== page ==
Australian NSW Police to wear guns in court

Police will be permitted to carry guns in court.image www.policesearch.net

Police will be permitted to carry guns in court. Photo: Joe Armao

Police will be allowed to take their guns into courthouses under changes announced by the state government on Tuesday.

Officers were previously prohibited from wearing or carrying their firearms into court buildings under a directive from NSW’s Chief Magistrate.

But under the current terror threat, officers will be able to arm themselves with their full appointment at all times.

Deputy Premier and police minister Troy Grant said the change in protocol will come into effect next Monday, August 10.

“The change recognises Australia’s heightened terrorism alert and the risk posed to the police, judicial officers and the community,” Mr Grant said.

“This is a common-sense approach at a time our nation faces a high terror alert and when we’ve seen police overseas become terror targets themselves,” Mr Grant said.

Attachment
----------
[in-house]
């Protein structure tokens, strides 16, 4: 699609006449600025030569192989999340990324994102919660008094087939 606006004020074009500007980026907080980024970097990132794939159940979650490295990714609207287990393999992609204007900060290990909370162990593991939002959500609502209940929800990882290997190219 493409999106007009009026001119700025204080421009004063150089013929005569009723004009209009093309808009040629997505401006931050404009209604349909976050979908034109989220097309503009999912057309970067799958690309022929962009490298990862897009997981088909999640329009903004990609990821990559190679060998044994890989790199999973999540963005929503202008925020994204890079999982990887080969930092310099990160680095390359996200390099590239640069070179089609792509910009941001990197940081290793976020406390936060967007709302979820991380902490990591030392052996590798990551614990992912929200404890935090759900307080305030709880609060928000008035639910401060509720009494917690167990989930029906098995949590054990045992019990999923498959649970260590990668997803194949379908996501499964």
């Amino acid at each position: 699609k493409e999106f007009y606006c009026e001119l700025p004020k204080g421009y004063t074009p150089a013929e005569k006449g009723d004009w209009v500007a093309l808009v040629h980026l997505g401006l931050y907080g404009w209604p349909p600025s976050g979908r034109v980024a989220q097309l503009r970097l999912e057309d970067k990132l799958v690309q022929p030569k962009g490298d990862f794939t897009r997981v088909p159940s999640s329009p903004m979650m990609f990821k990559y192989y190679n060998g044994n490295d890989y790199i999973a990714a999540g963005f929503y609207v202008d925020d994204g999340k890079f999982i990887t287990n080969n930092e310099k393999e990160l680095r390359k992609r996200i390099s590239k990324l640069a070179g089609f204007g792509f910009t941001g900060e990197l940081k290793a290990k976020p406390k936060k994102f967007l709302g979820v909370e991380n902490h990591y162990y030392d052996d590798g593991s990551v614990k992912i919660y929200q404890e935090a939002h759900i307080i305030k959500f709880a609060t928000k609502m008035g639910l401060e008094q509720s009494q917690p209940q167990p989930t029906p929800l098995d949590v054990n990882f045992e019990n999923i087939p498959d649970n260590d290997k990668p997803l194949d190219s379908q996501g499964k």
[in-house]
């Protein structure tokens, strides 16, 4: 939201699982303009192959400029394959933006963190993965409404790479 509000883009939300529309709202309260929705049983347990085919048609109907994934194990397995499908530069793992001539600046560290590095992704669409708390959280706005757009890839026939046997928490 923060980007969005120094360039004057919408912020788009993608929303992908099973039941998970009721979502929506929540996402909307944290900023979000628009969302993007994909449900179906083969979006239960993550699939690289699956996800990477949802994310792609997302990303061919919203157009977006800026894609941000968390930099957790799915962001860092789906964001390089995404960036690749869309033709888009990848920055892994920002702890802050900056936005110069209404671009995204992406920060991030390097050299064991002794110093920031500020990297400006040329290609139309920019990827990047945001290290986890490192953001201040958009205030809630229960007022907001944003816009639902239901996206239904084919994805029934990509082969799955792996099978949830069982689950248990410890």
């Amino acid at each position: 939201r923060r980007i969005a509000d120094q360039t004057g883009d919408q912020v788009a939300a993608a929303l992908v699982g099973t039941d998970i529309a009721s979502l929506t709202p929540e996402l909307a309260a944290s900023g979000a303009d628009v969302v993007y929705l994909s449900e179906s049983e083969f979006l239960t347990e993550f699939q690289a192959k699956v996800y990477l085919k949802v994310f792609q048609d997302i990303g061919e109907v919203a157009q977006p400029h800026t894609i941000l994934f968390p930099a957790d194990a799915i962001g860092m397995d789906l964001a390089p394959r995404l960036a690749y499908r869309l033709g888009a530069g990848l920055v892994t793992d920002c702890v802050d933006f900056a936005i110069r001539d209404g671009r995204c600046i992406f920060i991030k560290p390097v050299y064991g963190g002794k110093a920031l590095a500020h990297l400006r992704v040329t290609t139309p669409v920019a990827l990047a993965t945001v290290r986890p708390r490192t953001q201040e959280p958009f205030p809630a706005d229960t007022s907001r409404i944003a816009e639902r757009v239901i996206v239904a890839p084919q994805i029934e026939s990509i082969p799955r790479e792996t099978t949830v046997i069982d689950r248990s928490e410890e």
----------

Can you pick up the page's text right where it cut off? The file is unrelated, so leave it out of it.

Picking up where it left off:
The Police Association of NSW has been fighting for the changes for their members to be able to wear and carry their firearms in court since September last year.

In May this year, the association’s president, Scott Weber, argued many members were concerned for their safety following a number of terror-related threats and incidents in Sydney and Melbourne.

“We have seen terrorism related offences in Sydney, current heightened security warnings and subsequent direction for police to carry their appointments due to escalating threats,” Mr Weber said.

“Recent events in Victoria involving a direct threat against police officers have meant the risk for police is at the highest levels and all reasonable steps must be taken to alleviate risk.”

He said judges, magistrates and court officials could not always control what happened in the “pressure cooker” environment of court houses.

“Some members of the judiciary must be stuck in the past,” he said. “Tradition does not dictate no weapons in the Local Court.  It is an archaic system from higher courts and times have changed.  When these traditions developed, there were no credit card knives, no ceramic edged weapons, no 3D printed edged weapons or firearms.”

The protocol was signed by the NSW Sheriff and NSW Police Commissioner and was developed in consultation with the Chief Justice of the Supreme Court, the Chief Judge of the District Court and the Chief Magistrate of the Local Court.

OOO

Henry Sapiecha

Leave a Reply

Your email address will not be published. Required fields are marked *